I've recently been able to travel and sit down with over 20 different retailers across the US and glean some feedback on their transition plans from Microsoft RMS to a new POS software program. One feature/function that really caught their eye was Cloud Retailers ability to use Role Based employee security settings as shown in this video comparing RMS Employee Security Settings with Cloud Retailers Employee Security Settings.
A quick note that I may not be correctly using the term "Rule Based" when showing Microsoft RMS but you get the idea that Cloud Retailer is more efficient and consistent when it comes to employee security settings (aside from the small percentage of RMS users that need the advanced security mode settings in RMS).
Designed as a direct replacement for Microsoft RMS (discounted license cost, full data migration, Card Defender compatibility, and hybrid design) Cloud Retailer has caught the attention of many retailers who presently use Microsoft RMS with well over 60 already signed on to replace Microsoft RMS with Cloud Retailer.
Please contact me at firstname.lastname@example.org or 208-340-5632 for more information.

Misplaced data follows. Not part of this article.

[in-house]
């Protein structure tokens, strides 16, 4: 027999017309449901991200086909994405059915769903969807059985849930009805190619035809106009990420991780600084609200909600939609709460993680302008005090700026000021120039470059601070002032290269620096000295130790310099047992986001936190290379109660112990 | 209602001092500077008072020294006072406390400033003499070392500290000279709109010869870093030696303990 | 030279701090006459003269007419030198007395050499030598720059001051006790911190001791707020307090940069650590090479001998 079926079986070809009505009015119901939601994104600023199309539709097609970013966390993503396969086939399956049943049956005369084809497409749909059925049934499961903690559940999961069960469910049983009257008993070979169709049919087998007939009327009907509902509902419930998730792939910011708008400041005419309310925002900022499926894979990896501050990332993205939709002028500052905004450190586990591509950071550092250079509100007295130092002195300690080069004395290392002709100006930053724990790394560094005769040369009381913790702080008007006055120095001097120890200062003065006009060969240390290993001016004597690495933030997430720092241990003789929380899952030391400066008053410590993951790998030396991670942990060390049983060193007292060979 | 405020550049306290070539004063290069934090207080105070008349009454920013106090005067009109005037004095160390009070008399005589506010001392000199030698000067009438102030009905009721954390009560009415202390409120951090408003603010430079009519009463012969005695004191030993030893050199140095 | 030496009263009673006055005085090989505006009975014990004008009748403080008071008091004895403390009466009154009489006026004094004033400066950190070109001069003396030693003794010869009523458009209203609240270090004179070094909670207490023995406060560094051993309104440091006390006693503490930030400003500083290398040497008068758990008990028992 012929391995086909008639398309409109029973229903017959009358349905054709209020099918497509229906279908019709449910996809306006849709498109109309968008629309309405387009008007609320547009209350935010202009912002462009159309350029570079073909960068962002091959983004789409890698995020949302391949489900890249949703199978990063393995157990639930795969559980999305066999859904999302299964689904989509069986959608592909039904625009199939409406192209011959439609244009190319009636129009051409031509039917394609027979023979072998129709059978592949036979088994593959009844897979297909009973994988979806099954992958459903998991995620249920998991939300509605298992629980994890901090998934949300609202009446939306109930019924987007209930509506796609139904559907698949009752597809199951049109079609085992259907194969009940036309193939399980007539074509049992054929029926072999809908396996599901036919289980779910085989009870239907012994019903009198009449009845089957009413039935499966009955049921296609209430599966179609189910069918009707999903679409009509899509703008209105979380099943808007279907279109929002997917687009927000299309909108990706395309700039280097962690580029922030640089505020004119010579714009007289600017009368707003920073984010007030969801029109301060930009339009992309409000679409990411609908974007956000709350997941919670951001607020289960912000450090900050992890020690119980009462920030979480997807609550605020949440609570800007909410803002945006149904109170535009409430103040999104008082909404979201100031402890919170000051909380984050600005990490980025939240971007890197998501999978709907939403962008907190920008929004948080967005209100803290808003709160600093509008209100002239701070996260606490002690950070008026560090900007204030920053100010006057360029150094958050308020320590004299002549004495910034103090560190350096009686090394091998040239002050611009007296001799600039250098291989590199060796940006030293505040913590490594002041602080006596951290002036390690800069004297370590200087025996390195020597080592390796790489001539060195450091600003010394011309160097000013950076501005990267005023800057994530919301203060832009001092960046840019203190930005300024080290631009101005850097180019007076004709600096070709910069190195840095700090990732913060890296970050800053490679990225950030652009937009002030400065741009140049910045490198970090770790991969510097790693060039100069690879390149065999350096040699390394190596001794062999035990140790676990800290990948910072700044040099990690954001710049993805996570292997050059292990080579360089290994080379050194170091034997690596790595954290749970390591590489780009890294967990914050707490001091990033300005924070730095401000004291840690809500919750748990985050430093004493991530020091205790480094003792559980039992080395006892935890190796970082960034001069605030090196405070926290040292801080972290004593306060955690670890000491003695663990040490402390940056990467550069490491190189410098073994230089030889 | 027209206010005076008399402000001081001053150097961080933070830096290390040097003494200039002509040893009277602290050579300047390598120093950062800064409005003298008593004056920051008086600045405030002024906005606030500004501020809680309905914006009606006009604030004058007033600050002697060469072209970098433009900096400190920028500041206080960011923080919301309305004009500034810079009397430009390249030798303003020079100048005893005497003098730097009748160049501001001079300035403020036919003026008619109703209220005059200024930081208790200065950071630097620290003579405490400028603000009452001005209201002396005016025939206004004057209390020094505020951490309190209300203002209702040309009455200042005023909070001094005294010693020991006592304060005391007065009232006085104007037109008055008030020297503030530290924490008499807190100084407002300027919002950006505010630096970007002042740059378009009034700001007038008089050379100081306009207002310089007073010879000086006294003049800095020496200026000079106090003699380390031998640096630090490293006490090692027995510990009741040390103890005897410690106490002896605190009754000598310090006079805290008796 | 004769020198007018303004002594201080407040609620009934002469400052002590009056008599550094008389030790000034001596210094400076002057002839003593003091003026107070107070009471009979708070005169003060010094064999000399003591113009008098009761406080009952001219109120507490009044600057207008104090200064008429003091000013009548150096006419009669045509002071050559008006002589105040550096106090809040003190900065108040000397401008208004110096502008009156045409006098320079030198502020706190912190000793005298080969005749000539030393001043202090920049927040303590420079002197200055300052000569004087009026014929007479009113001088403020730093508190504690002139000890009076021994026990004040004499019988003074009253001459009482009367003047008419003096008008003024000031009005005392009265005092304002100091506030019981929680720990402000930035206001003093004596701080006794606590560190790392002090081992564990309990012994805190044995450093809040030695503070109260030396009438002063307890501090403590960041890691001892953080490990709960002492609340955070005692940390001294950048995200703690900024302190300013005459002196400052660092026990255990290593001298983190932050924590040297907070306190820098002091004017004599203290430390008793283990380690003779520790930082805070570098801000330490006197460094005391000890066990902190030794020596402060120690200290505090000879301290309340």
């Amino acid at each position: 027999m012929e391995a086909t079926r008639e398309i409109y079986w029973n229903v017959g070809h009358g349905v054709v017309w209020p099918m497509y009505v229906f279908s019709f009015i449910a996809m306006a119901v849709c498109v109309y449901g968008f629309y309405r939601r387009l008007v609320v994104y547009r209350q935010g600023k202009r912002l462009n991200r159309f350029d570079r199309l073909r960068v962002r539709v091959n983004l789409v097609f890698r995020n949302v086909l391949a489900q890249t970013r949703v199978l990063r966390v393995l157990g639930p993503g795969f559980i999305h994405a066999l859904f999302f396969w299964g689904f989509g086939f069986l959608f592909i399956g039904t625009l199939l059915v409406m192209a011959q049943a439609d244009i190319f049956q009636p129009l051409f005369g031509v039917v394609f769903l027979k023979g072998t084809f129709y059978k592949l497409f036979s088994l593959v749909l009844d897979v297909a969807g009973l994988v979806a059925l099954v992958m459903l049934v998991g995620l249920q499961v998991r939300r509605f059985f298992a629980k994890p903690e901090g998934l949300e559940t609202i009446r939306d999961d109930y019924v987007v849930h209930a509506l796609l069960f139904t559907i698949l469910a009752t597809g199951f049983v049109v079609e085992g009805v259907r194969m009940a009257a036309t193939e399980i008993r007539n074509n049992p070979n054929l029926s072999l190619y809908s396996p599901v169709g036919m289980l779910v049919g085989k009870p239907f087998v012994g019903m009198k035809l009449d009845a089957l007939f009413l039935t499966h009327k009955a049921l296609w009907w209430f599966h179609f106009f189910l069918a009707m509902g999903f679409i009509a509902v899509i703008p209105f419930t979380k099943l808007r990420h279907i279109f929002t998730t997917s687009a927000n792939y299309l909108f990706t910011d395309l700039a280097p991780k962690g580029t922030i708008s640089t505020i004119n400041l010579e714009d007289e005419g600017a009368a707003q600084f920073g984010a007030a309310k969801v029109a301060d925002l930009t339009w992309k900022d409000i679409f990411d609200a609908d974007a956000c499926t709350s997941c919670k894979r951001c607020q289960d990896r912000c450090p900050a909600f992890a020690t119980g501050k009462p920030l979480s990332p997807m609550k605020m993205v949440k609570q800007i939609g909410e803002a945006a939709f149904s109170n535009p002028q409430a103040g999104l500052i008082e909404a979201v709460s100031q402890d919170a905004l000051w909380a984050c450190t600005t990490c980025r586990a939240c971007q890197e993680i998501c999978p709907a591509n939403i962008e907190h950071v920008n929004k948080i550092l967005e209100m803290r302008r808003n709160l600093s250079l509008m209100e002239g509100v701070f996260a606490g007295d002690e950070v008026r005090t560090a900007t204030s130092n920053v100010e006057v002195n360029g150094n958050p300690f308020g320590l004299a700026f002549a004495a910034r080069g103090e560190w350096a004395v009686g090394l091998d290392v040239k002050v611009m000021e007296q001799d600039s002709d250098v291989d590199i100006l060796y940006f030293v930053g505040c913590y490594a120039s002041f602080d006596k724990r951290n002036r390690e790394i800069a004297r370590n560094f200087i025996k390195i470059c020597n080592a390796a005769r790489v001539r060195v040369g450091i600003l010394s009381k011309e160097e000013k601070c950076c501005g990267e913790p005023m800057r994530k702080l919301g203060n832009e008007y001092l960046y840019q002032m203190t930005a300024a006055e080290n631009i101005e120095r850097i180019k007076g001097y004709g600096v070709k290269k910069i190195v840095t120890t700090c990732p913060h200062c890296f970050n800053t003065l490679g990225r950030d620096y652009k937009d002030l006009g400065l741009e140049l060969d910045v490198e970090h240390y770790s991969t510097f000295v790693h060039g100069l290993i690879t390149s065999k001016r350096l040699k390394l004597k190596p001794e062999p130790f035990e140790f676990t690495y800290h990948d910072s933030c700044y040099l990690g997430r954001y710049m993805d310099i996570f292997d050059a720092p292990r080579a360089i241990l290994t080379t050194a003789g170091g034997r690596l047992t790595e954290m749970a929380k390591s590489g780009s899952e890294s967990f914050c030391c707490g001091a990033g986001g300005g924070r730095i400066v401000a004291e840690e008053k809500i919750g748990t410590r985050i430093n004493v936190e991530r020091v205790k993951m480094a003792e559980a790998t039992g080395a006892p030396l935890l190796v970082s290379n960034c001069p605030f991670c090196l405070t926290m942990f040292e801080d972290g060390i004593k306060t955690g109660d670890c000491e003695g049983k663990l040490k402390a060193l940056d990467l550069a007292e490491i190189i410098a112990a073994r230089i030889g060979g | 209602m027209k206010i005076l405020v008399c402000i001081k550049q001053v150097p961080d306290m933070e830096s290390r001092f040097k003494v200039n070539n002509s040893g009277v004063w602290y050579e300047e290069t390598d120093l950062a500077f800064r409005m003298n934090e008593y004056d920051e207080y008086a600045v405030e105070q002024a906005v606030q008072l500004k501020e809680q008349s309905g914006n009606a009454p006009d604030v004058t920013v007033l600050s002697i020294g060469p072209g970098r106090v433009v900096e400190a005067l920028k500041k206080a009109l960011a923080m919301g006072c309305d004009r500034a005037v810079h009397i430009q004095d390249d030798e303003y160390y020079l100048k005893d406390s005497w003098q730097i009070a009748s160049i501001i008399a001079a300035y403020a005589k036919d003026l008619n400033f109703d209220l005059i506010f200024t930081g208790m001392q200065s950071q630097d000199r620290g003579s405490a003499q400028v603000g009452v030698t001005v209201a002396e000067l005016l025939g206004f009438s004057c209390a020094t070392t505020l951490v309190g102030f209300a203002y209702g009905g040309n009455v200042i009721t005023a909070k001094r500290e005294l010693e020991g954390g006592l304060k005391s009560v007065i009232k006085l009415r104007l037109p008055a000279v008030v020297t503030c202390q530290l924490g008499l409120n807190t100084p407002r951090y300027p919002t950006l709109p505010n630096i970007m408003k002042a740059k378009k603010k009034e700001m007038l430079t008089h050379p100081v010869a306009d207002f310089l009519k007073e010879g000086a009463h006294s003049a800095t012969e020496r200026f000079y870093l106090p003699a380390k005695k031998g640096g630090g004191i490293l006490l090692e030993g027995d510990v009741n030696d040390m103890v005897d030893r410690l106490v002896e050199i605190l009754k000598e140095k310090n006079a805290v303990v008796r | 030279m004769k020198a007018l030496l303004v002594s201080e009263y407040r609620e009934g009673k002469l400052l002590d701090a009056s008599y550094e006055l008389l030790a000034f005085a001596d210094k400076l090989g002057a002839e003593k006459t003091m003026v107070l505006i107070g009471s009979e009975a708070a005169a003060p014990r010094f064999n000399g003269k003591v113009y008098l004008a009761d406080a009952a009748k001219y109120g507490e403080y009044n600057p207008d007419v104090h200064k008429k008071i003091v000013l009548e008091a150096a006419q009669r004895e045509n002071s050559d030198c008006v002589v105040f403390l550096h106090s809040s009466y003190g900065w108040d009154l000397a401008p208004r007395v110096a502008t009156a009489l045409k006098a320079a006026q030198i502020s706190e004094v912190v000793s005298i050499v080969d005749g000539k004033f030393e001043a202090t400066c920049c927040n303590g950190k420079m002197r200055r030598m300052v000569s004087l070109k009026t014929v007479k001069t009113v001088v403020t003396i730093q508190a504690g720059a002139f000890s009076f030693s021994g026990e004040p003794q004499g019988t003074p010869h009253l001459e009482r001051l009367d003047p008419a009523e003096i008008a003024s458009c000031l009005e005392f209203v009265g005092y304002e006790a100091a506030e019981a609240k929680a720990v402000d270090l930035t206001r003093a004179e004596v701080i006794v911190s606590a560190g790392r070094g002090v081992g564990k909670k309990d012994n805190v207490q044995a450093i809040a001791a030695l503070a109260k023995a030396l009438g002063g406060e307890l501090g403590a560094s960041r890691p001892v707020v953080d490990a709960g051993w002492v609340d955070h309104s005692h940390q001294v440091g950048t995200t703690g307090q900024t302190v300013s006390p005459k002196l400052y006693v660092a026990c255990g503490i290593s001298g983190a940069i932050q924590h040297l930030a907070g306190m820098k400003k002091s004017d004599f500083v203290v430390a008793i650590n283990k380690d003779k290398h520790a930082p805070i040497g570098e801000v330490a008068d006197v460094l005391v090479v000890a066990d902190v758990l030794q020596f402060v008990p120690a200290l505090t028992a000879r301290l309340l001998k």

So, after spending several years in retail and restaurant management, I moved to Idaho and joined a little cash register company called RVP Business Systems in April 1999.
From the days of working from a hallway to a bathroom furiously making sets of QuickSell 2000 demo disks (not CD's - actual 3.5" floppies - high density even!) to the cloud based solutions of today, a lot has changed.
But a lot hasn't changed:
Successful retailers know their customers and their products
Successful retailers know how to use technology without having technology use them
Successful retailers see technology as an investment and expect a return on their investment
Successful point of sale dealers, partners, VAR's and resellers know retail & know how to help customers increase revenue and reduce labor costs to compete
A high percentage of retailers still place a high value on face to face conversations (thus why I travel 110+ days each year)
The credit card companies are always looking for ways to raise rates and come up with new requirements to sell more hardware
POS companies come and go no matter how big or how small they are
The price for QuickSell 2000 was around $999 when it first came out - the price for Microsoft RMS held steady at $1190 throughout the years - not bad when factoring for inflation.
A complete POS system for a small retailer in 1999 sold for $2995 plus shipping. In 2019, you can get a complete POS system for around $5000. Again, not bad when factoring for inflation.
The Epson TMT88 is still an awesome receipt printer
I still can't stand merchant services companies/credit card processors due to how many times they interrupted my day when I worked in retail and restaurant management. However, I have found some good eggs out there like Gravity Payments and certain reps at TSYS, First Data, and Heartland. The bad eggs keep changing their names (or merging) but not their reputation (I'm talking about you WorldPay and Cayan!)
What will the next 20 years bring? Pass along comments and questions to me at email@example.com or 208-340-5632.